Of all the rough characters the Outlaw Country music scene can boast, only one has a glass eye and is a former gang leader and pimp. Only one when asked once by a 20/20 reporter if he carried a gun, and if so could he see it answered, “Which one?” because he notoriously carried two at all times. Oh, and for years wore a cape. YES, A CAPE! Because he wanted to look just like the Devil.
He is none other than Paul English, Willie Nelson’s long time drummer, money man, and friend. And despite his significance in the Outlaw movement, there is little information and appreciation for Paul out there.
Paul’s parents were devout Christians, but despite all his Sunday learnin’, he ended up becoming the leader of the “Peroxide Gang” in Ft. Worth, TX, and later an outright pimp. Ft. Worth was the first place Willie Nelson really started playing music professionally, and in the late 50’s, it was a rough scene. Downtown was full of brothels and night clubs, and stabbings and shootings were very common. One club Willie played at was Gray’s Bar. They had to rig up chicken wire in front of the stage to protect the band from flying beer bottles and would-be homicidal stage crashers.
Sometimes Willie would not get paid. Willie met Paul, and Paul told Willie he could help him with that. Paul became Willie’s strong man, and eventually Willie’s drummer. I’ve said many times in conversation that if it wasn’t for Paul, Willie would be living under a bridge in Houston. And Paul says, “Had it not been for Willie, I would be dead or in the penitentiary.”
“I started making the papers in 1956 when the “Fort Worth Press” started running a “10 Most Unwanted” list. I made it five years in a row. I was involved in three murder trials, but they never led to anything. I was the kind of guy they were always trying to stick charges on . . . In ’55 I started running girls. This went on for a long time. It was a good business but you had to work hard . . . I had become really adept at picking locks. We had a contest on how many daytime burglaries we could pull and I think I pulled twelve. I don’t think I was ever legitimate until I started playing drums for Willie in 1966.”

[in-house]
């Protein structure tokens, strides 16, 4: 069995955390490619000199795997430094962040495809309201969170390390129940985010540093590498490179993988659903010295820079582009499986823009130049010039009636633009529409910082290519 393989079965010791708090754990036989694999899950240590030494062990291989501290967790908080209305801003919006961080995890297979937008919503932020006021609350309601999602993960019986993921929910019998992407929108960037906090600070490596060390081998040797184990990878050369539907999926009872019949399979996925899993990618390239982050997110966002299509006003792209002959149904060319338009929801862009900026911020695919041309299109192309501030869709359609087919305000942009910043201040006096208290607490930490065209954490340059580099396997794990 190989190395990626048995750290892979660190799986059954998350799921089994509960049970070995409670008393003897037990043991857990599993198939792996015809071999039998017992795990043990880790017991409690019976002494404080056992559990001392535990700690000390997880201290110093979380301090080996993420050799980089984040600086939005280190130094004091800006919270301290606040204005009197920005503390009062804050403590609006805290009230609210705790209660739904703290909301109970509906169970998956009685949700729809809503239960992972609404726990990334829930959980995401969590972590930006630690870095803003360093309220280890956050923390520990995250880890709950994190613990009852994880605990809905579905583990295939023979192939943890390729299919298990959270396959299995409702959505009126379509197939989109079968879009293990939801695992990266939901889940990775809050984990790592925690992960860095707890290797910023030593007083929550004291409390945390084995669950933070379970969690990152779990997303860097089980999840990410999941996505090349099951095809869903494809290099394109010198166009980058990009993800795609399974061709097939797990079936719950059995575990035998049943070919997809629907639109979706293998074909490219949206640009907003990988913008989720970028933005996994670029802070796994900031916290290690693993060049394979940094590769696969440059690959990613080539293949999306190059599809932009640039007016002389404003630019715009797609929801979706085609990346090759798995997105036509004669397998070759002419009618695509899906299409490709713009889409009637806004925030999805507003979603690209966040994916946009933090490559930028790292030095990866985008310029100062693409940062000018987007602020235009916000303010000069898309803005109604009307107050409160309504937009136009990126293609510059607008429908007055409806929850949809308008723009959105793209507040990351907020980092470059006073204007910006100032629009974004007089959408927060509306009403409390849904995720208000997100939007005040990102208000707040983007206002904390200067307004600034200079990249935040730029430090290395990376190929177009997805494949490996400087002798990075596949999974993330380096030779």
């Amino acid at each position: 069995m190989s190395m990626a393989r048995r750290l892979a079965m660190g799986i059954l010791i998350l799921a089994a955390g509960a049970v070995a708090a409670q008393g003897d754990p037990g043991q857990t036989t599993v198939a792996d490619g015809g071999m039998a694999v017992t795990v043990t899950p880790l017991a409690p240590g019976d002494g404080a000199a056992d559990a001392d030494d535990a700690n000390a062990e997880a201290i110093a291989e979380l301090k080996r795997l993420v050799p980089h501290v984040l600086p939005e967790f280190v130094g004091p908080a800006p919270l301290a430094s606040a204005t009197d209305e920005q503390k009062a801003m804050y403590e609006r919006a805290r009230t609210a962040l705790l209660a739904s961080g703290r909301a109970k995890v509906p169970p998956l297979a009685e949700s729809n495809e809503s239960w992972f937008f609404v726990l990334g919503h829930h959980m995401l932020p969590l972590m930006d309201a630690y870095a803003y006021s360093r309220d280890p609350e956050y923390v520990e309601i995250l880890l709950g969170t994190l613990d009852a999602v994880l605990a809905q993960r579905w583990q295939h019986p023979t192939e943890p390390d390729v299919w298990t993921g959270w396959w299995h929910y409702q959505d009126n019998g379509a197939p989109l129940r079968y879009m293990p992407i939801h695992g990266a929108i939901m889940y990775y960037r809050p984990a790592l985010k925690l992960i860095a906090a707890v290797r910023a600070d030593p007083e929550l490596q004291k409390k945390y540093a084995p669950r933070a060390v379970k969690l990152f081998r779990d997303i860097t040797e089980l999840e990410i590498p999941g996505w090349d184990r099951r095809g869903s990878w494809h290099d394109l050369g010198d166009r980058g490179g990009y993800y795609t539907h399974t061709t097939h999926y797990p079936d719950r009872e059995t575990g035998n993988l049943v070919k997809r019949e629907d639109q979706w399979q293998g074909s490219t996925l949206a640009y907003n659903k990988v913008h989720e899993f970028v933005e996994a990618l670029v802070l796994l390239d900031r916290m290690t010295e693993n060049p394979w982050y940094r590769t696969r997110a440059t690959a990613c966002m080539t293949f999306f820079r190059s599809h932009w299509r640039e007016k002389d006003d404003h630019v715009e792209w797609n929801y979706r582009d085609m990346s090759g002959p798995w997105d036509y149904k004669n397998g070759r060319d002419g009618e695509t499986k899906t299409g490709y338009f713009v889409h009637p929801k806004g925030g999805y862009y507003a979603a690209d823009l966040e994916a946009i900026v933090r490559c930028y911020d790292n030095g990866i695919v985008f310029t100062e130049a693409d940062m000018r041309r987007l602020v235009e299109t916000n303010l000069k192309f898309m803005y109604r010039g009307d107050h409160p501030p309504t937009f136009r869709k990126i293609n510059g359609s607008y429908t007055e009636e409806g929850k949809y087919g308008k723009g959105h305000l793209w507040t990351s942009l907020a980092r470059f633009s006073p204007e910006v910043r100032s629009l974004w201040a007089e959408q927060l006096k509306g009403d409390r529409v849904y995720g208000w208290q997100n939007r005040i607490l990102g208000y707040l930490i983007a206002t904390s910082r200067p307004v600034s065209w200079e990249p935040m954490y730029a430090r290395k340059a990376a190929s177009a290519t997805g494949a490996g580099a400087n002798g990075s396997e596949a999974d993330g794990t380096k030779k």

Wilie Nelson’s band is notorious for being like one big family, and Willie gives a lot of credit to his success to the fact that he’s been able to keep the same people around him for so long. The very first part of that family was Paul English. Paul officially became Willie’s drummer when Willie asked Paul, ironically, if he knew any good drummers. The only reason Willie never considered Paul was because he thought he couldn’t pay Paul enough money.
But Paul saw something in Willie, and he might have been one of the first to see it. Paul gave up his high living lifestyle to go play for Willie for sometimes no money at all, or IOU’s, because he could see Willie’s singular talent, and knew it would eventually pay off. And pay off it did. During Willie Nelson’s heyday, Paul English was the highest paid drummer/sideman in music according to the Guinness Book of World Records. Whatever Willie made, Paul got a 20% cut of.
Paul’s strong arm tact and loyal friendship is one of the reasons Willie Nelson was able to become such a success, and was able to become the face of The Outlaw movement. Willie gave tribute to his friend and manager on the groundbreaking album Wanted! The Outlaws with the song “Me & Paul.” Here Willie is performing the song with Paul in 2000:
But you can’t talk about Paul English without talking about the cape. For years the man wore A CAPE for crying out loud!
“I had this beard similar to what I have now, and everybody would say, “Anybody ever tell you you look like the Devil?” And I’d say “Well, you’re not going to hurt my feelings because the Devil was the prettiest angel in heaven.” I considered it a compliment. We saw this cape in the window and Willie said, “Aw, you got to have this.” I did think I looked like the Devil so I bought the cape. . . when I got off stage that night, there were about fifteen girls waiting for my autograph, and so the cape stayed.”
Here is Willie and Paul, and the cape, playing on the first season of Austin City Limits. It is also a great example of Paul’s playing. He is one of the best minimalist country brush drummers to ever play:
So if you ever see Paul English, have some courtesy, have some sympathy, and some taste. For if not for this legendary sideman, The Outlaws may have never put Nashville in its place.
(all quotes from this story came from Willie: An Autobiography)